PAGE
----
I want to be a rational person, but this place is absolutely creepy. We snuff the engine and when the SUV’s headlights go out, it’s pitch black outside. The sound of rain is mixed with occasional plinks from eucalyptus seeds falling onto the roof. We jump at it the first few times. After a brief meeting on the situation, we decide we’re sleeping in the car and after dinner, we make nervous dashes to the corrugated aluminum bathroom stall outside.

Leftover meat pies, for (hopefully not our last) dinner.


This might all sound hilarious and paranoid, but I know of a few murder incidents in Australia’s forests. I’ve got a friend who grew up near the infamous Belanglo State Forest, site of the Backpacker Murders. Back in the early 90’s a local guy named Ivan Milat used to pick up backpackers and drive them into the forest, where he shot or stabbed them to death. He killed at least seven people. Then in 2010 a group of high-schoolers, one of whom was Ivan’s great-nephew, drove a classmate celebrating his seventeenth birthday into Belanglo and killed him while filming it. My friend knew some of these kids from school.

Well, it’s off to sleep! Hopefully we wake up tomorrow, though it helps that we’re sleeping in an SUV as large as a tank.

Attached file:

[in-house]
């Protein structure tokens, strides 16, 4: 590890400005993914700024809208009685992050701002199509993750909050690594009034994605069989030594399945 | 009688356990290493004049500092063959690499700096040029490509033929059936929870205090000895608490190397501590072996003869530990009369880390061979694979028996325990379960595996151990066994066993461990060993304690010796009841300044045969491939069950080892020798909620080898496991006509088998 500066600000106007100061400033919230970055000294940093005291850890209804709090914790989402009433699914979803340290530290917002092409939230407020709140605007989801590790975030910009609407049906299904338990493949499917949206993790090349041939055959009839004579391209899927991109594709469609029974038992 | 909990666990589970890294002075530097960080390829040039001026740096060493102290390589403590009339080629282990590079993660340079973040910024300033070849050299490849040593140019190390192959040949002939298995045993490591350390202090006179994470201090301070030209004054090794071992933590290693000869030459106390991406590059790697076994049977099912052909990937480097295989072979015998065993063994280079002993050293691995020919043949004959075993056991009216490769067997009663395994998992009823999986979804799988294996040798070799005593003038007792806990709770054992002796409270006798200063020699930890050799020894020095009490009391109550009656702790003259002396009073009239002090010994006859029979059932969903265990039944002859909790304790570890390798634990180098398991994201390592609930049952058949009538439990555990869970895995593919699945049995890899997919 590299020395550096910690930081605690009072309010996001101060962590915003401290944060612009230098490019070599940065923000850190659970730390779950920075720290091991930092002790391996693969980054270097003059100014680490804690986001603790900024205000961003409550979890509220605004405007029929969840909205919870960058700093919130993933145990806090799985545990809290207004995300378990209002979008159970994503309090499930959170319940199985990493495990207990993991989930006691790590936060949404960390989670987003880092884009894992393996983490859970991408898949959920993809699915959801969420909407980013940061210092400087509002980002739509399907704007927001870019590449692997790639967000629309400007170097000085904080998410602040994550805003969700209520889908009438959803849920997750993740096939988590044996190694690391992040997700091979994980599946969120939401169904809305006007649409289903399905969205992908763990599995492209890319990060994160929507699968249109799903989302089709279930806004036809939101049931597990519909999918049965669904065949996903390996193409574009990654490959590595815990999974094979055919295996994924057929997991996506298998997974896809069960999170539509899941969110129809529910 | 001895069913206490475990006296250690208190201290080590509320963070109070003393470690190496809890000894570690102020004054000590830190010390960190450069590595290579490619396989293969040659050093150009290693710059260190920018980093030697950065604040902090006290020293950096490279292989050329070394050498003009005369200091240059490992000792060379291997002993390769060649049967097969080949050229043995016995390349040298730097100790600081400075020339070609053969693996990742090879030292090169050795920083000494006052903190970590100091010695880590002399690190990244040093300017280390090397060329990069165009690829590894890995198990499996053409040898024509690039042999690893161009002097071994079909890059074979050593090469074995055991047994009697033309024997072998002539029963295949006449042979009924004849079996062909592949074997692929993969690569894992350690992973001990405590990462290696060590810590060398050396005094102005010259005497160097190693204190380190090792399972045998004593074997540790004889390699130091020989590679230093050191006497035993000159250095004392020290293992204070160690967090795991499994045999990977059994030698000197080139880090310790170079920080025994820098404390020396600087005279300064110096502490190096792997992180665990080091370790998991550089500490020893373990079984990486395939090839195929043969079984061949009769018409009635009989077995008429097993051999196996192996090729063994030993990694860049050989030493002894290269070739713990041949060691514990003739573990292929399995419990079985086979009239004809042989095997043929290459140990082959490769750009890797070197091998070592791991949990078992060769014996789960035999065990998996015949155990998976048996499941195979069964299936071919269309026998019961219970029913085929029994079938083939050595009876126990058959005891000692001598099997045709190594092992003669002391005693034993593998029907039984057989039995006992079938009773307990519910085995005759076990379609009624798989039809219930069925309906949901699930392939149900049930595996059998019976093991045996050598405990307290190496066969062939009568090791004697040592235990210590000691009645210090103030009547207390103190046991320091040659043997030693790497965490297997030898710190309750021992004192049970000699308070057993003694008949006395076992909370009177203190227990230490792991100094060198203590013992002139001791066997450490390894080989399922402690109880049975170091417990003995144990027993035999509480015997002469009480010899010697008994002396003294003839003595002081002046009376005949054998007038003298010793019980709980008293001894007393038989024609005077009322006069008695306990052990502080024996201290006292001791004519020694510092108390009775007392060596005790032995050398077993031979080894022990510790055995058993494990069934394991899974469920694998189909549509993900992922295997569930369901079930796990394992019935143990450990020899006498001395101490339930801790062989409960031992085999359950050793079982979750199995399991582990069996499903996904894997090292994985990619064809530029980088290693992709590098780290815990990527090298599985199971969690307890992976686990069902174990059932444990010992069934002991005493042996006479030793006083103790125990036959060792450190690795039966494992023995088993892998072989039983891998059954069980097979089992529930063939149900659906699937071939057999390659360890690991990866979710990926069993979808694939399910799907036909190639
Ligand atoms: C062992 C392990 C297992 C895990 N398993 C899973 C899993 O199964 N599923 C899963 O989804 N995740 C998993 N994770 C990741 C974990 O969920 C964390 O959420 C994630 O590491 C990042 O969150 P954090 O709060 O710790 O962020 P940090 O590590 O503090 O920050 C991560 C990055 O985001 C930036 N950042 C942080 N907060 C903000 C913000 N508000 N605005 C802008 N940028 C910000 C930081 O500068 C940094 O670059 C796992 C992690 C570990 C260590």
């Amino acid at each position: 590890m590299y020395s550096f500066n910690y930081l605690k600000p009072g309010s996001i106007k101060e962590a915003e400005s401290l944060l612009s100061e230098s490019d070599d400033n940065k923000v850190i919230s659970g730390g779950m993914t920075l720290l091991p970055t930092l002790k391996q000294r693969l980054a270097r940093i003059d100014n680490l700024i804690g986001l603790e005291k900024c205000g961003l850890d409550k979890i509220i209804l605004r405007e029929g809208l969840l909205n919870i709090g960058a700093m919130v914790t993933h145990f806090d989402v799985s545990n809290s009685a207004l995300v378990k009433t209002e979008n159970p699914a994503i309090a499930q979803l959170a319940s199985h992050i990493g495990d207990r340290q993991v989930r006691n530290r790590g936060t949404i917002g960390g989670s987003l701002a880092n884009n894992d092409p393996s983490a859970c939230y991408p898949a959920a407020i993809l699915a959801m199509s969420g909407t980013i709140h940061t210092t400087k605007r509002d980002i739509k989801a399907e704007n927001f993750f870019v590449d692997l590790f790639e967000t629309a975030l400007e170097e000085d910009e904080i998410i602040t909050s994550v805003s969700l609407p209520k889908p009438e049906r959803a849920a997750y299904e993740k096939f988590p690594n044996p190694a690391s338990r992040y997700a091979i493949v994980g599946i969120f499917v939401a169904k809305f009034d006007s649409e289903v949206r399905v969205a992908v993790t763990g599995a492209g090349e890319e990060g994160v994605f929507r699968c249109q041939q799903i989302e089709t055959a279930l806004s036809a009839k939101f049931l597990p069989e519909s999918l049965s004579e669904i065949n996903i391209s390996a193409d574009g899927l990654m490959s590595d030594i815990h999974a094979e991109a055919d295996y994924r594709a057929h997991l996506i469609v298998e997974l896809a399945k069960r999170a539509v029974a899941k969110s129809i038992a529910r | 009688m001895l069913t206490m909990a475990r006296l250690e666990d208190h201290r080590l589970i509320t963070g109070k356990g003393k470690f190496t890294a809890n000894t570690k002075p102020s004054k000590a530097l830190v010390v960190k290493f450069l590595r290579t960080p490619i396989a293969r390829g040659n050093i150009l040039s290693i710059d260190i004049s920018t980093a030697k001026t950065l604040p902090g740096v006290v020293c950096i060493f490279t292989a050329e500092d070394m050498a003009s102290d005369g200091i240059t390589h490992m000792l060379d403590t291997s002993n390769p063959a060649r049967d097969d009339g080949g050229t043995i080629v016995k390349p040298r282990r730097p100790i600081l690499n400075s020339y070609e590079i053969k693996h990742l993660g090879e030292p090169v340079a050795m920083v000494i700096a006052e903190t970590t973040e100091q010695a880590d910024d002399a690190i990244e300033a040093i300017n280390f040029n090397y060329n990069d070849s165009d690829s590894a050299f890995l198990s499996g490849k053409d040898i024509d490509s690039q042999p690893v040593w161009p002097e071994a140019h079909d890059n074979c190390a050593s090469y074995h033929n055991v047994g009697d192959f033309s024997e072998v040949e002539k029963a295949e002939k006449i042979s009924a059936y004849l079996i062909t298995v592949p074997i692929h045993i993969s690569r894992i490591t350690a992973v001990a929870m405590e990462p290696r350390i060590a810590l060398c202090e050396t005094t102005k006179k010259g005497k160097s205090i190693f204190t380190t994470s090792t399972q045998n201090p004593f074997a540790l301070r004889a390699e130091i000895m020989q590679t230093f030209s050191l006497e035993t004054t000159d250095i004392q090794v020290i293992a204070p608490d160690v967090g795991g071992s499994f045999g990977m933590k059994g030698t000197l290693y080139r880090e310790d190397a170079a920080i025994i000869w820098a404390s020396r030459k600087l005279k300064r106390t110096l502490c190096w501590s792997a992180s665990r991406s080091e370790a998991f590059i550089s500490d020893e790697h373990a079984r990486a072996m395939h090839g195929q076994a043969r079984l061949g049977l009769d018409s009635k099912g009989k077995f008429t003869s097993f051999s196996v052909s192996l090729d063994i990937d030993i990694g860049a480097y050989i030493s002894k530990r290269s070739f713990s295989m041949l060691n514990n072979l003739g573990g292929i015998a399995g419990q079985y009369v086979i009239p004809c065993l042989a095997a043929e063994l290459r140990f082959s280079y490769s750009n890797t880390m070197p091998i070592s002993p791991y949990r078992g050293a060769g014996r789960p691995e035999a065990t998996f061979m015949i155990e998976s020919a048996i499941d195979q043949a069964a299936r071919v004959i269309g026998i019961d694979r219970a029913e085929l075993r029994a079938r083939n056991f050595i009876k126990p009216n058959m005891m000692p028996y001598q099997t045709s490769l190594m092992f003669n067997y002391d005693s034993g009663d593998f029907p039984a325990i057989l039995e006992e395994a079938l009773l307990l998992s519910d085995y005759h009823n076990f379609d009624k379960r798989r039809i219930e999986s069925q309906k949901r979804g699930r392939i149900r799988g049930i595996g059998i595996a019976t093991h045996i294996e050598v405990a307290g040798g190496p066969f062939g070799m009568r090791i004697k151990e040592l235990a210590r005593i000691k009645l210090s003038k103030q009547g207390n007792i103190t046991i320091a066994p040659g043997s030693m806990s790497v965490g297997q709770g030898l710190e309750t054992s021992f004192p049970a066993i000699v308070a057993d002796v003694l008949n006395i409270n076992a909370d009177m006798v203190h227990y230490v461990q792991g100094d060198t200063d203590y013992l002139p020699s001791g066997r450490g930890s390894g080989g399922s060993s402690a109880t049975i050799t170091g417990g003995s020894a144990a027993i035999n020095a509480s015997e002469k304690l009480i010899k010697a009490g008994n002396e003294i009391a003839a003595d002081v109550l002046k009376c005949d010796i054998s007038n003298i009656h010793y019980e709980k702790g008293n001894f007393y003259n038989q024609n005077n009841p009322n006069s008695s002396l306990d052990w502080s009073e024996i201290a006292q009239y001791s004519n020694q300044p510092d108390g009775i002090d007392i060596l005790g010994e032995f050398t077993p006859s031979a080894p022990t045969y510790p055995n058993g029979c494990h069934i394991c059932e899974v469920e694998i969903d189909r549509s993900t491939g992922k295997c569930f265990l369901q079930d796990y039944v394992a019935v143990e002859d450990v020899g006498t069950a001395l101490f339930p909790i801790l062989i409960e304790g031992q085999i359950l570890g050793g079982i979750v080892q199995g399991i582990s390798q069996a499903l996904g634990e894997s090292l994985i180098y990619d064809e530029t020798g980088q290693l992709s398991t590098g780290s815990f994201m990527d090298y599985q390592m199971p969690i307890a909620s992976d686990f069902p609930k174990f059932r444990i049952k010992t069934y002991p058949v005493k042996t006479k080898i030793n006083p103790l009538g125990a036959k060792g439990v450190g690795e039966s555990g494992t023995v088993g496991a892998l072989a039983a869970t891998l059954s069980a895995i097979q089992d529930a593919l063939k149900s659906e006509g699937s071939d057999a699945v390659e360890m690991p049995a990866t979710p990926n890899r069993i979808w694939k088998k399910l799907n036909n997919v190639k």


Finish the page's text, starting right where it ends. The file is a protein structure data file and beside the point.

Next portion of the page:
It’s the next morning and we’re not dead! We decide to celebrate with a hike, even though it’s still raining. We don’t even like hiking in the rain (we figured this out in New Zealand).

The falls we found. Maybe there’s a better waterfall elsewhere on the trail?

We find the nearby Abbotts Falls Walking Trail and follow it for an hour, trudging over soggy leaves and fording streams. We’re wet in minutes, and despite the rain overnight the falls are nothing but a trickle.  But it’s nice to be out in the trees with the smell of pines in the rain. We even encounter a tenacious tree growing in the middle of the trail, sprouting a new branch from where its severed trunk once stood.

This tree isn’t interested in your suggestion of not growing in the middle of the path, thank you.


Back in the SUV, we lay in coordinates for the rental dropoff and head back out toward the highway. Today’s agenda is dropping off the car and then checking into a hostel in the downtown area. Since this is our last English-speaking country for a long time, the next step on our trip is to try getting our Russian Visas here. Wish us luck!

The pattern of moss and wet bark on a tree trunk in the forest.

Dorrigo National Park: Waterfalls and Wildlife